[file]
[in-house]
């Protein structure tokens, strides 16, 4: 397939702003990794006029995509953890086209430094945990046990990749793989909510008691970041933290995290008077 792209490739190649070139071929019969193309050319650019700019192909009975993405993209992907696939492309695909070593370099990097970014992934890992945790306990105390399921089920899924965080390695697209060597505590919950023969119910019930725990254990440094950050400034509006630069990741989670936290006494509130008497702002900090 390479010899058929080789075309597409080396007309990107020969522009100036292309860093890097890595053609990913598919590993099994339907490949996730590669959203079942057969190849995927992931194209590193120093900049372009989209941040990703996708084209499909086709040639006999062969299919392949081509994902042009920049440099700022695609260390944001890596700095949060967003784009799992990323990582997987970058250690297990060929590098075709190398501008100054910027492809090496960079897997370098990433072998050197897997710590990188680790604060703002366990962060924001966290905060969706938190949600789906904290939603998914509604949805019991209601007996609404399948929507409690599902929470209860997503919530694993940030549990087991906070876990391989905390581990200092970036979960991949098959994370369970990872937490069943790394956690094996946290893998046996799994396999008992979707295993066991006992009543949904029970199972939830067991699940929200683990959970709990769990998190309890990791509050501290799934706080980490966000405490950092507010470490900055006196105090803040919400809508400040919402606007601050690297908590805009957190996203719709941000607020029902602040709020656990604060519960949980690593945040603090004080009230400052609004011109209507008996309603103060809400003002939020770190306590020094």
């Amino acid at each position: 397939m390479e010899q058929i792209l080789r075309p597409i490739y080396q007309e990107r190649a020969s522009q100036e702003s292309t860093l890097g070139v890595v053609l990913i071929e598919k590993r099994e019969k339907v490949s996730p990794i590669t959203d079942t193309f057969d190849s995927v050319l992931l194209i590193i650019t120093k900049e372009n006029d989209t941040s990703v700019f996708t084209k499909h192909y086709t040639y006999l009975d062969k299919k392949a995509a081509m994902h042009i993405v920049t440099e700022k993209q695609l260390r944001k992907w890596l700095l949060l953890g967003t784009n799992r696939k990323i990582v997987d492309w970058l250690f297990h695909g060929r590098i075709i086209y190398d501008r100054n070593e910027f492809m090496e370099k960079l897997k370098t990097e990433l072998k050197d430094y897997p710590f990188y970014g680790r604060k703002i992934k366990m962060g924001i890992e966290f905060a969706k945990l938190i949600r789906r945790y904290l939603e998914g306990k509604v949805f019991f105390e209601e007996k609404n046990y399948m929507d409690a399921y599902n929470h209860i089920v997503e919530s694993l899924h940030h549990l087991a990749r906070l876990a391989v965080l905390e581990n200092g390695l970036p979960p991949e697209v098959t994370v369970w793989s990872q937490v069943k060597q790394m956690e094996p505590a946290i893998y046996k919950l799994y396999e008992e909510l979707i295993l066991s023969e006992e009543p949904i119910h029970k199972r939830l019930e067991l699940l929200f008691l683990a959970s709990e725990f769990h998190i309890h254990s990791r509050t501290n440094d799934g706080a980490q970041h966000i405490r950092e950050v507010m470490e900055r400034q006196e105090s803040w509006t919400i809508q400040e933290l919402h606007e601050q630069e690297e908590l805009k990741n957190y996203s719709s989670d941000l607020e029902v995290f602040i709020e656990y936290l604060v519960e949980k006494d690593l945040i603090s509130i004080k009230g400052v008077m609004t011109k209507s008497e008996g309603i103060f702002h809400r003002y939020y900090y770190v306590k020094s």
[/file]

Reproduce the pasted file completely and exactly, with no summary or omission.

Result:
[in-house]
């Protein structure tokens, strides 16, 4: 397939702003990794006029995509953890086209430094945990046990990749793989909510008691970041933290995290008077 792209490739190649070139071929019969193309050319650019700019192909009975993405993209992907696939492309695909070593370099990097970014992934890992945790306990105390399921089920899924965080390695697209060597505590919950023969119910019930725990254990440094950050400034509006630069990741989670936290006494509130008497702002900090 390479010899058929080789075309597409080396007309990107020969522009100036292309860093890097890595053609990913598919590993099994339907490949996730590669959203079942057969190849995927992931194209590193120093900049372009989209941040990703996708084209499909086709040639006999062969299919392949081509994902042009920049440099700022695609260390944001890596700095949060967003784009799992990323990582997987970058250690297990060929590098075709190398501008100054910027492809090496960079897997370098990433072998050197897997710590990188680790604060703002366990962060924001966290905060969706938190949600789906904290939603998914509604949805019991209601007996609404399948929507409690599902929470209860997503919530694993940030549990087991906070876990391989905390581990200092970036979960991949098959994370369970990872937490069943790394956690094996946290893998046996799994396999008992979707295993066991006992009543949904029970199972939830067991699940929200683990959970709990769990998190309890990791509050501290799934706080980490966000405490950092507010470490900055006196105090803040919400809508400040919402606007601050690297908590805009957190996203719709941000607020029902602040709020656990604060519960949980690593945040603090004080009230400052609004011109209507008996309603103060809400003002939020770190306590020094």
């Amino acid at each position: 397939m390479e010899q058929i792209l080789r075309p597409i490739y080396q007309e990107r190649a020969s522009q100036e702003s292309t860093l890097g070139v890595v053609l990913i071929e598919k590993r099994e019969k339907v490949s996730p990794i590669t959203d079942t193309f057969d190849s995927v050319l992931l194209i590193i650019t120093k900049e372009n006029d989209t941040s990703v700019f996708t084209k499909h192909y086709t040639y006999l009975d062969k299919k392949a995509a081509m994902h042009i993405v920049t440099e700022k993209q695609l260390r944001k992907w890596l700095l949060l953890g967003t784009n799992r696939k990323i990582v997987d492309w970058l250690f297990h695909g060929r590098i075709i086209y190398d501008r100054n070593e910027f492809m090496e370099k960079l897997k370098t990097e990433l072998k050197d430094y897997p710590f990188y970014g680790r604060k703002i992934k366990m962060g924001i890992e966290f905060a969706k945990l938190i949600r789906r945790y904290l939603e998914g306990k509604v949805f019991f105390e209601e007996k609404n046990y399948m929507d409690a399921y599902n929470h209860i089920v997503e919530s694993l899924h940030h549990l087991a990749r906070l876990a391989v965080l905390e581990n200092g390695l970036p979960p991949e697209v098959t994370v369970w793989s990872q937490v069943k060597q790394m956690e094996p505590a946290i893998y046996k919950l799994y396999e008992e909510l979707i295993l066991s023969e006992e009543p949904i119910h029970k199972r939830l019930e067991l699940l929200f008691l683990a959970s709990e725990f769990h998190i309890h254990s990791r509050t501290n440094d799934g706080a980490q970041h966000i405490r950092e950050v507010m470490e900055r400034q006196e105090s803040w509006t919400i809508q400040e933290l919402h606007e601050q630069e690297e908590l805009k990741n957190y996203s719709s989670d941000l607020e029902v995290f602040i709020e656990y936290l604060v519960e949980k006494d690593l945040i603090s509130i004080k009230g400052v008077m609004t011109k209507s008497e008996g309603i103060f702002h809400r003002y939020y900090y770190v306590k020094s």